At a time when many Americans are highly critical of “corporate farming,” the winners of the 2014 High Cotton Awards demonstrated that no matter how large the operation may be, U.S. farms are still, by and large, family-owned businesses.

Of this year’s winners from the Southeast, Delta, Southwest and Western regions, two farm with their brothers, one farms with his two sons and the fourth considers his father a partner and a guiding force in the operation.

This was the 20th year for the High Cotton Awards, which are presented by Farm Press Publications and Penton Inc. through a grant to The Cotton Foundation. Family ties were very much in evidence at the High Cotton Awards breakfast, which was held on the second day of the revamped Beltwide Cotton Conferences in New Orleans.

Delta states winner Kenneth Hood first introduced his wife of 48 years, Betty Hood, after he received his bronze Cotton Boll award that has been presented to each of the 83 winners of the High Cotton awards.

“We do have a family farm operation,” said Hood. “I couldn’t have done what Elton (Robinson, Delta Farm Press editor) told you I have done without my brothers, Howard, Curtis and Cary. They’re not here today because they’re at home in 10 degree temperatures checking bursted pipes.

Read about all 2014 High Cotton Award Winners

“Our father died 32 years ago. He died way young. But the matriarch of our family is our mother. She will be 93 years old Feb. 6. Physically, she is very strong, but with the cold temperatures we decided not to get her out in this weather. She would have been here had that not been the case.”

Danny Darnell, the Southeast winner from Hillsboro, Ala., said his sons, Jared and Heath, who he farms with, would have attended the breakfast, but they were in Pasadena, Calif., watching their alma mater, Auburn, in a heart-breaking national championship loss.

Darnell said he wanted to thank “my wife, Pat, and my two boys who farm with us and we’ll keep on trying to do the same thing we’ve always done. It’s worked for us so far.”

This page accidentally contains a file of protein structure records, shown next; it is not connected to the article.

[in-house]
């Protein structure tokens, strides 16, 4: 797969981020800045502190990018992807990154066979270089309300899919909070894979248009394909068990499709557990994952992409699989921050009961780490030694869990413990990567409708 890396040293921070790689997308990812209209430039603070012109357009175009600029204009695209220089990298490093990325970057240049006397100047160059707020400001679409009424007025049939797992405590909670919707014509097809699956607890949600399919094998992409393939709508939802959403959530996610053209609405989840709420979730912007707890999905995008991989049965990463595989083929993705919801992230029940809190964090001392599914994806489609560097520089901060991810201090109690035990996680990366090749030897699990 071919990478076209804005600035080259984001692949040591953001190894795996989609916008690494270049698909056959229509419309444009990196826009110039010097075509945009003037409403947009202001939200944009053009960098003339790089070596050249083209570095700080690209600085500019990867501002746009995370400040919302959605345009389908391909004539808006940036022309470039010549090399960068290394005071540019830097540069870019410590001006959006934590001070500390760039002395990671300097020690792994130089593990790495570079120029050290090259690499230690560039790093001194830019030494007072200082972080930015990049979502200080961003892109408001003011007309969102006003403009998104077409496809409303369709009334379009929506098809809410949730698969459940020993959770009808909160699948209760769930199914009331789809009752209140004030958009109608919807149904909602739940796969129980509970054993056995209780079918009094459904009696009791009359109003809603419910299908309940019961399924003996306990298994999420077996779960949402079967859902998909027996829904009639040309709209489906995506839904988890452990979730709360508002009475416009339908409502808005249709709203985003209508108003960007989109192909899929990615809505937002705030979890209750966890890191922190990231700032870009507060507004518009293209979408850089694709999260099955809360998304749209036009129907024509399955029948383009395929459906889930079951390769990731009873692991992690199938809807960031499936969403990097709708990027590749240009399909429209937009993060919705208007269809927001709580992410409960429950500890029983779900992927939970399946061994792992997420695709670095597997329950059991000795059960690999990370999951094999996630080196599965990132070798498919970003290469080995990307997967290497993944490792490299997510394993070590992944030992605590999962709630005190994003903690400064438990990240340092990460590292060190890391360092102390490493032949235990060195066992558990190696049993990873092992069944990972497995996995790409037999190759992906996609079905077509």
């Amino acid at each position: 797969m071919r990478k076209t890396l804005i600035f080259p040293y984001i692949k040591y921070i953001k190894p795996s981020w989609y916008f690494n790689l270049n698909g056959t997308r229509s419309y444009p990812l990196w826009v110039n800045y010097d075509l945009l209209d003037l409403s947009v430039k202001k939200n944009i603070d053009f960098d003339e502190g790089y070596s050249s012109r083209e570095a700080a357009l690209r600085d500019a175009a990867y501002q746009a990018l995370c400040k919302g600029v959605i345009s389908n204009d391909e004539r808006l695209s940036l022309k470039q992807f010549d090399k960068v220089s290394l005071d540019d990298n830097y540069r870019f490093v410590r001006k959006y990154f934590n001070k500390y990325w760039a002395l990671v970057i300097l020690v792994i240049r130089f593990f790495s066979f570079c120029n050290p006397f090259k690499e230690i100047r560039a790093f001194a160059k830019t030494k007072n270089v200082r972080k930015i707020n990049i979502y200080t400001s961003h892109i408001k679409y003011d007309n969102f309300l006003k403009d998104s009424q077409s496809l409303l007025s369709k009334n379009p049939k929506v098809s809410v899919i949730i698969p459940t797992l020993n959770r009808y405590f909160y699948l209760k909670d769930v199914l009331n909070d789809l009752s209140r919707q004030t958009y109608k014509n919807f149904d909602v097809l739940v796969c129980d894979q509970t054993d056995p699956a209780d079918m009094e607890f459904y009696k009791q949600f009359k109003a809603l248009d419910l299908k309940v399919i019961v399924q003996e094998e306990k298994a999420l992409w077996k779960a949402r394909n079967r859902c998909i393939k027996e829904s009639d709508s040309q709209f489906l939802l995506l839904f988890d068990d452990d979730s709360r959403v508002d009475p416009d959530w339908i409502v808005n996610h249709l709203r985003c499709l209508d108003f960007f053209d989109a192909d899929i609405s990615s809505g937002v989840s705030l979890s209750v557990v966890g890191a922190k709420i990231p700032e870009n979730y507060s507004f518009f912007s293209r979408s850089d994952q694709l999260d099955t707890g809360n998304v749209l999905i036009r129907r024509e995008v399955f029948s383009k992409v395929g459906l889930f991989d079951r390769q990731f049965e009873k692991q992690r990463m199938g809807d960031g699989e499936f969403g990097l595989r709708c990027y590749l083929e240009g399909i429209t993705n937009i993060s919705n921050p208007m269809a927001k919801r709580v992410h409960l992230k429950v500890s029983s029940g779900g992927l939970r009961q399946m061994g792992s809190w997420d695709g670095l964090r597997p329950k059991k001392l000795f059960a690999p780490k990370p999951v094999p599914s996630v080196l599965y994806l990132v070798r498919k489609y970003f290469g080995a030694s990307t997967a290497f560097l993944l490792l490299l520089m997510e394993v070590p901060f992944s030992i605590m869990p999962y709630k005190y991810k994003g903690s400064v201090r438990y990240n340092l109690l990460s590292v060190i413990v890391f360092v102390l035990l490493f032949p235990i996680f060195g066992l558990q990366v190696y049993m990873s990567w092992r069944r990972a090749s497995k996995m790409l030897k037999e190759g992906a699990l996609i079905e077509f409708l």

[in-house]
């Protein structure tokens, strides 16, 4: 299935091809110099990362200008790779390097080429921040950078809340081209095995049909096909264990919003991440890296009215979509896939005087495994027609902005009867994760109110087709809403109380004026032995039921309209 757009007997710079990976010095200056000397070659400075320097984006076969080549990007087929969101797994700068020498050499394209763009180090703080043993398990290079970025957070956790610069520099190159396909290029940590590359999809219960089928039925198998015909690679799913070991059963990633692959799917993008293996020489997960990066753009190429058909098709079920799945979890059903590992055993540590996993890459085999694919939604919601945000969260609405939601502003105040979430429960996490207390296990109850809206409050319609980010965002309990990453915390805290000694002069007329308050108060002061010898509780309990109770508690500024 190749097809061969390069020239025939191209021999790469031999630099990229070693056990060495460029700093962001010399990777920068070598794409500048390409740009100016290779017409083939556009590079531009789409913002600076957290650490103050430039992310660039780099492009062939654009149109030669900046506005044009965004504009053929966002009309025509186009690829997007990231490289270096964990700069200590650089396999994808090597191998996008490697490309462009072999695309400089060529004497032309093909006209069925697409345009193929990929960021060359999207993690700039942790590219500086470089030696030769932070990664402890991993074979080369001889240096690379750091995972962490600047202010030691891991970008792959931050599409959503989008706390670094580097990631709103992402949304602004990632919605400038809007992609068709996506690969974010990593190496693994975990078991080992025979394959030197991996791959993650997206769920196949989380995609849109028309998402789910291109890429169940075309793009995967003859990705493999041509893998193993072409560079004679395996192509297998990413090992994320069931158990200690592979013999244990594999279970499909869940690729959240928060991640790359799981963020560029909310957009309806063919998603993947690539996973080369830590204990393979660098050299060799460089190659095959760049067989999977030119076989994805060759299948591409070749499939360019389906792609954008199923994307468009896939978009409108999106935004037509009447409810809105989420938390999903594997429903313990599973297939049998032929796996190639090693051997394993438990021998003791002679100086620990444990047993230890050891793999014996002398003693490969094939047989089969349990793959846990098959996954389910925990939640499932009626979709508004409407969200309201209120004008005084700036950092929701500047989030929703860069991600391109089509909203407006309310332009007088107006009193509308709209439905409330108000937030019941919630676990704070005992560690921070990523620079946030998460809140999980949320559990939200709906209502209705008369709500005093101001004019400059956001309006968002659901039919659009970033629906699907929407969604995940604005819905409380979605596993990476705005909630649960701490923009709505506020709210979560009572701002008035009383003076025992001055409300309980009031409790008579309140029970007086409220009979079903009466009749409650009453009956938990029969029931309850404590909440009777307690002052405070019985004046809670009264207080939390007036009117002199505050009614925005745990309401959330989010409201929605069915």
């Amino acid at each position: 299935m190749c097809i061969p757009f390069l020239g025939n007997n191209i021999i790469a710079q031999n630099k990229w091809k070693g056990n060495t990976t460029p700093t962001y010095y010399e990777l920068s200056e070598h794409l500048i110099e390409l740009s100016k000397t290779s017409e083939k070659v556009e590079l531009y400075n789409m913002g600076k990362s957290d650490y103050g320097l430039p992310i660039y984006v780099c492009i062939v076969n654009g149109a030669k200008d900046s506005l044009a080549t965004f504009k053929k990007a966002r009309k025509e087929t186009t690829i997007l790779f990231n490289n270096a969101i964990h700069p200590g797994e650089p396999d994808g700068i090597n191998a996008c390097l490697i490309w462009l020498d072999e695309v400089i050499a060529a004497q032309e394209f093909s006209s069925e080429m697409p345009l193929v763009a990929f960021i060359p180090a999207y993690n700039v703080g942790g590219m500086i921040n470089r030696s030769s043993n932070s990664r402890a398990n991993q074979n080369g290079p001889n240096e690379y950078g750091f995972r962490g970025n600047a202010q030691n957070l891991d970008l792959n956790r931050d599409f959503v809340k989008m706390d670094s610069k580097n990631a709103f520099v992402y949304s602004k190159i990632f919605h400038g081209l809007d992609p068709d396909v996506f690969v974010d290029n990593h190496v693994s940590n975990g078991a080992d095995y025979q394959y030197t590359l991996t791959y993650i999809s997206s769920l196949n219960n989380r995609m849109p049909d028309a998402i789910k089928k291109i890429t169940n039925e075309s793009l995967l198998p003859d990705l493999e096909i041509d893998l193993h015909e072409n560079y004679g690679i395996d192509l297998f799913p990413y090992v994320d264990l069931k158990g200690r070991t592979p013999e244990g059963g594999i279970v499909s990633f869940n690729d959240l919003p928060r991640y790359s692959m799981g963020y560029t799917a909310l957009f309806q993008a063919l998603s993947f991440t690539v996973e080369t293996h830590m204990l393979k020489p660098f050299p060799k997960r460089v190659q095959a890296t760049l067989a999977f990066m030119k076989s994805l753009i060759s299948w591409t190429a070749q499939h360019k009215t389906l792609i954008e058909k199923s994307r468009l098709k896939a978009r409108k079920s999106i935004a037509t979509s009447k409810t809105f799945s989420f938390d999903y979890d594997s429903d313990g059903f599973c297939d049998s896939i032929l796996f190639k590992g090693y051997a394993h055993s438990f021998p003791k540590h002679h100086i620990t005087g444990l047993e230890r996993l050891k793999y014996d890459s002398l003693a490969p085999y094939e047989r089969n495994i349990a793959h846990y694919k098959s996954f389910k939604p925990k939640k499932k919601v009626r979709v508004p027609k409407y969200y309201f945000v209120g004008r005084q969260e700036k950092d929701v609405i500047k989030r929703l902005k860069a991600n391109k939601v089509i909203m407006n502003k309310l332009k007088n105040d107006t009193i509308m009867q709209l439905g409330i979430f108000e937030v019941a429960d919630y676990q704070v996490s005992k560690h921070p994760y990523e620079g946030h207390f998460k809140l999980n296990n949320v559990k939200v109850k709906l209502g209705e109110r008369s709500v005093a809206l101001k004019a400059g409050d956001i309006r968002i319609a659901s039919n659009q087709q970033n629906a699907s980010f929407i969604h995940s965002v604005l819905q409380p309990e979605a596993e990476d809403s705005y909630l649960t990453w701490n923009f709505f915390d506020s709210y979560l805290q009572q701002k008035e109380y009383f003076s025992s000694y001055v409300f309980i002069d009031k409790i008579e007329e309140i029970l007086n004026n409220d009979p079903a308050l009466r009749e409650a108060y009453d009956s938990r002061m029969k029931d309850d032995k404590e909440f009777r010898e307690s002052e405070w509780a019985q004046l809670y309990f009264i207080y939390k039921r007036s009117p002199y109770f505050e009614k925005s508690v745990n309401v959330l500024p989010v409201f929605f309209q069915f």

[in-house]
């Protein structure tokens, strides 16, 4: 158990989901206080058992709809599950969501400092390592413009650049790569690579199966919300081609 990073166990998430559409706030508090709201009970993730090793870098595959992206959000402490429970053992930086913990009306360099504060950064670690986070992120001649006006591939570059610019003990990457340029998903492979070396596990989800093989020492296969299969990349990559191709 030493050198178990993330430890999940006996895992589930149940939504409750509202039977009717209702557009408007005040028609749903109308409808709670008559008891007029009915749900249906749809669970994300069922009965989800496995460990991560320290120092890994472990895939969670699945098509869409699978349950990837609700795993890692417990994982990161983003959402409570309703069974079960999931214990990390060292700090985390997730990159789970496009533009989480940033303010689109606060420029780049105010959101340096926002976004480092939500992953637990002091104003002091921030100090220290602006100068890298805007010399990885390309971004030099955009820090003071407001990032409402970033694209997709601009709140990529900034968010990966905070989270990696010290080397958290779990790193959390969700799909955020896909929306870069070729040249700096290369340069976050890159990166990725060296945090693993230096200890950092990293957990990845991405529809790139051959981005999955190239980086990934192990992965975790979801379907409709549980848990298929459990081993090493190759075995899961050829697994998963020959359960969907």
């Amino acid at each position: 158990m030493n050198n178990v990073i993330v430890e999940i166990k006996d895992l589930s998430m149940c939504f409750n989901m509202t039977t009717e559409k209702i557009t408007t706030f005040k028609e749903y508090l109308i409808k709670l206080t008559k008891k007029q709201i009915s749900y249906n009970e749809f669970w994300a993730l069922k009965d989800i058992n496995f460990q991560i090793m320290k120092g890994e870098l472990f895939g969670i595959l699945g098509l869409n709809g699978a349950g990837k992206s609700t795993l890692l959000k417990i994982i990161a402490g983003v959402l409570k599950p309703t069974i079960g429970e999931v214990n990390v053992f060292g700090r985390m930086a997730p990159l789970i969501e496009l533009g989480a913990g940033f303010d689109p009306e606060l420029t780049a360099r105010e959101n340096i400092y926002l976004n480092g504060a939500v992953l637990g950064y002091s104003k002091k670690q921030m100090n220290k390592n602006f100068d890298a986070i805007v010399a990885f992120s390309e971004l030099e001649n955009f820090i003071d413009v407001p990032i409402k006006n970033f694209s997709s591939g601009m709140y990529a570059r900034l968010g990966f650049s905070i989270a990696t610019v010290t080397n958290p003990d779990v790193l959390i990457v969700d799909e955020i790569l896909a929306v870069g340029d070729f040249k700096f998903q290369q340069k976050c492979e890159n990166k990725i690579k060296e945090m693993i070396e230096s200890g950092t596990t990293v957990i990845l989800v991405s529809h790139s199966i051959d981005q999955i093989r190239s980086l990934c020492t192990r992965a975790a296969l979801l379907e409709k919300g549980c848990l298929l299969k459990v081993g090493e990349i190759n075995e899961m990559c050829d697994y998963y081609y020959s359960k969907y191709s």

Southwest, Far West

Southwest winner Steven Beakley of Ennis, Texas, thanked his wife, Amber, and daughters, Audrey and Mattie, “for putting up with me in the summer months. And I want to thank my dad, Bob. He kind of paved the road I travel. He did all the hard work.

“I hope cotton will be around as long as I am,” he noted.

“I know a lot of people who probably deserve the High Cotton award as much as I do,” said Clyde Sharp, the winner from the Far West. “We all know that you have to have a team in order to do what you do. And I have a wonderful team, my wife of 49 years, Vicky, and of course, my brother, David, who’s my partner. We farm together, and without them there’s no way I could have been doing some of the things I’ve done.”

2013 High Cotton Award Winners

Sharp, who is serving as chairman of the American Cotton Producers and has held a number of industry leadership positions, noted that last year Dodge produced a commercial that used the voice of the late Paul Harvey who said, “God made a farmer.”

“He could just as easily have said, ‘God made an environmentalist,’” Sharp noted. “I think you and I all know that we, as farmers, don’t stay around very long if we aren’t probably the best environmentalists this world has. So I really appreciate the fact that Farm Press has seen fit to recognize those farmers who are willing to stand up and be counted and to go the extra mile to make sure we will be around 10, 20, 30 or 40 years from now.”

Hood, the Delta winner who will be planting his 54th cotton crop this spring, talked about the changes he has witnessed over the years.

“My middle name ought to be cotton,” said Hood, who has served as chairman of the National Cotton Council. “And I can’t believe I have lived long enough to see the demise of the cotton industry in the Mississippi Delta because that’s where the Delta was made – with cotton.

2012 High Cotton Award Winners

“Thank these sponsors of the High Cotton awards for their efforts. The only way we will get back into the cotton business like we once were is through increased yields. Prices, insects, weather we cannot control, but through the technology and those things that increase yields, hopefully we can get back into the cotton business.”

In the last 15 years, Hood has spent a considerable amount time on precision farming. “Looking into the future, I think we want to go into precision data management so that we can be more environmentally friendly and do those things that we’re supposed to do so these grandchildren will have a place to live, good food and be environmentally safe.”